This secret passageway switch is so neat! This switch has been designed so that you can use it to activate a secret passageway or turn on a lamp. When placed in a bookshelf, this electrical switch uses your favorite hard-bound book to conceal its true function. An idea by Ben Light.

Wednesday, December 14, 2011

Librarian's Pick of the Week: The Princess Bride

Title: The Princess Bride
Author: William Goldman
Genre: Fantasy
Published: 1973
Age: 12+

Synopsis: William Goldman's modern fantasy classic is a simple, exceptional story about quests--for riches, revenge, power, and, of course, true love--that's thrilling and timeless. Anyone who lived through the 1980s may find it impossible--inconceivable, even--to equate The Princess Bride with anything other than the sweet, celluloid romance of Westley and Buttercup, but the film is only a fraction of the ingenious storytelling you'll find in these pages. Rich in character and satire, the novel is set in 1941 and framed cleverly as an "abridged" retelling of a centuries-old tale set in the fabled country of Florin that's home to "Beasts of all natures and descriptions.

Review: The Princess Bride is a true fantasy classic. William Goldman describes it as a "good parts version" of "S. Morgenstern's Classic Tale of True Love and High Adventure." Morgenstern's original was filled with details of Florinese history, court etiquette, and Mrs. Morgenstern's mostly complimentary views of the text. Much admired by academics, the "Classic Tale" nonetheless obscured what Mr. Goldman feels is a story that has everything: "Fencing. Fighting. Torture. Poison. True love. Hate. Revenge. Giants. Hunters. Bad men. Good men. Beautifulest ladies. Snakes. Spiders. Beasts of all natures and descriptions. Pain. Death. Brave men. Coward men. Strongest men. Chases. Escapes. Lies. Truths. Passion. Miracles." Is The Princess Bride a critique of classics like Ivanhoe and The Three Musketeers, that smother a ripping yarn under elaborate prose? A wry look at the differences between fairy tales and real life? Simply a funny, frenetic adventure? No matter how you read it, you'll put it on your "keeper" shelf. - Nona Vero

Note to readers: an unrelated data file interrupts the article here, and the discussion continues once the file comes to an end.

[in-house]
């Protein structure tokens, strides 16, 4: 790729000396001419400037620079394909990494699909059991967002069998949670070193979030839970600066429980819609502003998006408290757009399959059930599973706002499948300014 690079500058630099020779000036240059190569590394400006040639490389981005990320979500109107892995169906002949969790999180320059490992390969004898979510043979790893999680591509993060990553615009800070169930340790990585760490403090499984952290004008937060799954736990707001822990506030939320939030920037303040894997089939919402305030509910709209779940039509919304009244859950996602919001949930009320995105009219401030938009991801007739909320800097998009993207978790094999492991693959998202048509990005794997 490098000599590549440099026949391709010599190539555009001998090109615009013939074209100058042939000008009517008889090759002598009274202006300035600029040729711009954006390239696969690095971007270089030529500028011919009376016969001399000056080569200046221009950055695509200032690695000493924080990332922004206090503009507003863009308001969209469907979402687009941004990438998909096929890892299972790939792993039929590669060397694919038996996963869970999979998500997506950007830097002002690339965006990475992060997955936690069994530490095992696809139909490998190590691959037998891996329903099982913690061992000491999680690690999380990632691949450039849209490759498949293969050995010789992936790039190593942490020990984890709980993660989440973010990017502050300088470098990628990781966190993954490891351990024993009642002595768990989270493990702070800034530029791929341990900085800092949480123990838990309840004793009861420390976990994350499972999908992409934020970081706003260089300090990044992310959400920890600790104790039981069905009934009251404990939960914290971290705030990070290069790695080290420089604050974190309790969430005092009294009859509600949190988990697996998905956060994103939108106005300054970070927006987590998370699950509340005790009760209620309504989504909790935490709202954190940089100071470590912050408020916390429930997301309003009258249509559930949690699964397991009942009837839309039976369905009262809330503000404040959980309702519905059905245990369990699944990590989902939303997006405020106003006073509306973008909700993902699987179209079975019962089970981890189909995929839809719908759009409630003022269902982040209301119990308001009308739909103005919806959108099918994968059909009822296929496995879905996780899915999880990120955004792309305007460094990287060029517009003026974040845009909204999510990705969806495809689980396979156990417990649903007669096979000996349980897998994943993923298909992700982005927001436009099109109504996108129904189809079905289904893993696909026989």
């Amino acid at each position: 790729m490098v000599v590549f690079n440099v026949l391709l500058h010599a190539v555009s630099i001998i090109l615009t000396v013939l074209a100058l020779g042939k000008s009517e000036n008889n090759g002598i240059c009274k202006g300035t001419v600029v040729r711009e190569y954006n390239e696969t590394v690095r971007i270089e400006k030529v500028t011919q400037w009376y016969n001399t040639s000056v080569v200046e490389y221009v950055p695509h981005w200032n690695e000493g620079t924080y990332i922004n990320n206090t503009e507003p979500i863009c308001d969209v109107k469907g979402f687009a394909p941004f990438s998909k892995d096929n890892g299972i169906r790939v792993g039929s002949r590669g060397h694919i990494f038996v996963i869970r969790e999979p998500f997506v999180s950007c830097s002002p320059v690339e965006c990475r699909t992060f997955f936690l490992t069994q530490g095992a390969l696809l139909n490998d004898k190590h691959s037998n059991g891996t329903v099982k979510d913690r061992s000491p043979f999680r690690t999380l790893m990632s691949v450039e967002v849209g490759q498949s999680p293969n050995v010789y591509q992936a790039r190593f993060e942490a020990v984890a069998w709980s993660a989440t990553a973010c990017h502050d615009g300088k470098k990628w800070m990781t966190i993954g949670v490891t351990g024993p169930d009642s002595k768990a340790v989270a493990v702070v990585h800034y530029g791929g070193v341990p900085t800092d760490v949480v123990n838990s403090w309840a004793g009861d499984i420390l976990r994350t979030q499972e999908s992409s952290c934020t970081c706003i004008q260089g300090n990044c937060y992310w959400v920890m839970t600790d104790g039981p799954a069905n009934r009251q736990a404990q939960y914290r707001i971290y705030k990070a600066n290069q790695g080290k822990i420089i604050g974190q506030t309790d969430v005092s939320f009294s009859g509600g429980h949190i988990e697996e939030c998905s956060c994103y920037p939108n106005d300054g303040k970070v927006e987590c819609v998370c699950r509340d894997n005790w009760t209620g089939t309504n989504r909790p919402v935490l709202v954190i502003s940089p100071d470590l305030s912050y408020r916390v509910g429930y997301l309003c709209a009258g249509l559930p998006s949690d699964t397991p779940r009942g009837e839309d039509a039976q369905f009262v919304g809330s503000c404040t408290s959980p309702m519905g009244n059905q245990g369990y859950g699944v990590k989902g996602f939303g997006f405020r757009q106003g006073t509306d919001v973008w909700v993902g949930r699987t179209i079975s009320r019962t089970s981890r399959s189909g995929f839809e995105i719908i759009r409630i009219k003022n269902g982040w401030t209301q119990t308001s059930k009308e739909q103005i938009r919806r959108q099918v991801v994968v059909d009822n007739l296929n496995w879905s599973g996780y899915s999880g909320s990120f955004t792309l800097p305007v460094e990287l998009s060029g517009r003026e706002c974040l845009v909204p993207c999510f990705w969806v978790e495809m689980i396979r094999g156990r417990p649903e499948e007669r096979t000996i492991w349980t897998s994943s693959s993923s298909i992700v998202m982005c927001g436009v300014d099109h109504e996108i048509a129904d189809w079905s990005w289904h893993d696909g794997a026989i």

If you're intrigued, don't forget to check our library's catalog for this book!

Monday, December 12, 2011

Christmas Lights

Mind blown, thankyouverymuch!

Saturday, December 10, 2011

Gift Complaint Form

Gift complaint forms. Do you think our parents would be mad if we have a few of these little lovelies in reserve for the inevitable ill-fitting, out of style Christmas gifts? You know, just in case?

Wednesday, December 7, 2011

Librarian's Pick of the Week: Maniac Magee

Title: Maniac Magee
Author: Jerry Spinelli
Genre: Historical Fiction, Fantasy
Published: 1990
Age: 9+

Synopsis: Maniac Magee comes home! Little, Brown and Company takes great pleasure and pride in announcing that, effective immediately, we will be the sole publisher of the paperback edition of Jerry Spinelli's classic Newbery Medal winner, Maniac Magee. It has been eight years since Maniac Magee won both the prestigious Boston Globe-Horn Book Award and the Newbery Medal, and its popularity among young readers remains undiminished. The story of a boy who finds himself when he runs away from an intolerable situation continues to reverberate with humor and truth.